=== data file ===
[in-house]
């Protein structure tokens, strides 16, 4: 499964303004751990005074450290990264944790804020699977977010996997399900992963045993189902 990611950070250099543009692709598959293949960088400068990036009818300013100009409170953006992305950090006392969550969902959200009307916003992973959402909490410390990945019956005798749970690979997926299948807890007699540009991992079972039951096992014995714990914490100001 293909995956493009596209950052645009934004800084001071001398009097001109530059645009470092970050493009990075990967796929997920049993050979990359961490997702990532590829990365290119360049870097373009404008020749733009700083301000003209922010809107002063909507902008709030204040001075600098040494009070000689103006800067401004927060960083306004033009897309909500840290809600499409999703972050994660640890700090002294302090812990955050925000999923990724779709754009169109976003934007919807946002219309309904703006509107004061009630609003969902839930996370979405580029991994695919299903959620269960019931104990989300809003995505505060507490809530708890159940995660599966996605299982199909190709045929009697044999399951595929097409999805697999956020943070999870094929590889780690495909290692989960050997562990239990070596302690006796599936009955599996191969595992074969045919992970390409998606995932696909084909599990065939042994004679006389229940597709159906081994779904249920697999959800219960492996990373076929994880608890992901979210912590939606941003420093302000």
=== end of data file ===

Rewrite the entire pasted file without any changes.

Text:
[in-house]
């Protein structure tokens, strides 16, 4: 499964303004751990005074450290990264944790804020699977977010996997399900992963045993189902 990611950070250099543009692709598959293949960088400068990036009818300013100009409170953006992305950090006392969550969902959200009307916003992973959402909490410390990945019956005798749970690979997926299948807890007699540009991992079972039951096992014995714990914490100001 293909995956493009596209950052645009934004800084001071001398009097001109530059645009470092970050493009990075990967796929997920049993050979990359961490997702990532590829990365290119360049870097373009404008020749733009700083301000003209922010809107002063909507902008709030204040001075600098040494009070000689103006800067401004927060960083306004033009897309909500840290809600499409999703972050994660640890700090002294302090812990955050925000999923990724779709754009169109976003934007919807946002219309309904703006509107004061009630609003969902839930996370979405580029991994695919299903959620269960019931104990989300809003995505505060507490809530708890159940995660599966996605299982199909190709045929009697044999399951595929097409999805697999956020943070999870094929590889780690495909290692989960050997562990239990070596302690006796599936009955599996191969595992074969045919992970390409998606995932696909084909599990065939042994004679006389229940597709159906081994779904249920697999959800219960492996990373076929994880608890992901979210912590939606941003420093302000």